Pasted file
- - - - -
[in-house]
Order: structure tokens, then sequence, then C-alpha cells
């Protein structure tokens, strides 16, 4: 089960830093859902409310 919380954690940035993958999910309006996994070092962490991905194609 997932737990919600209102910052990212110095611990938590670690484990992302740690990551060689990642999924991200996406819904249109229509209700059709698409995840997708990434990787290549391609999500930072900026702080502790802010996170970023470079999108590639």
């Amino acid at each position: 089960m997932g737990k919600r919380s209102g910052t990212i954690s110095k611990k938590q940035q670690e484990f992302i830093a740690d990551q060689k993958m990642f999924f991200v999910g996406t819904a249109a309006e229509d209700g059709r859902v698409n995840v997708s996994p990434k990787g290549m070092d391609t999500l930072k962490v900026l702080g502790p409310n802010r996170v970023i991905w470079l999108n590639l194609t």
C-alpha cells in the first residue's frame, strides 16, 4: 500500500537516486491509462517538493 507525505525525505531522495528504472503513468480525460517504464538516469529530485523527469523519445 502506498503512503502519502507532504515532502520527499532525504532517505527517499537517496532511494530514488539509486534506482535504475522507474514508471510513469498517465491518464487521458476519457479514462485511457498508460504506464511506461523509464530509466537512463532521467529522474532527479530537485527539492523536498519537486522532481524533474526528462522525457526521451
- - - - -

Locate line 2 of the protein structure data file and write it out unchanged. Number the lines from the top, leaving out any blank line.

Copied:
Order: structure tokens, then sequence, then C-alpha cells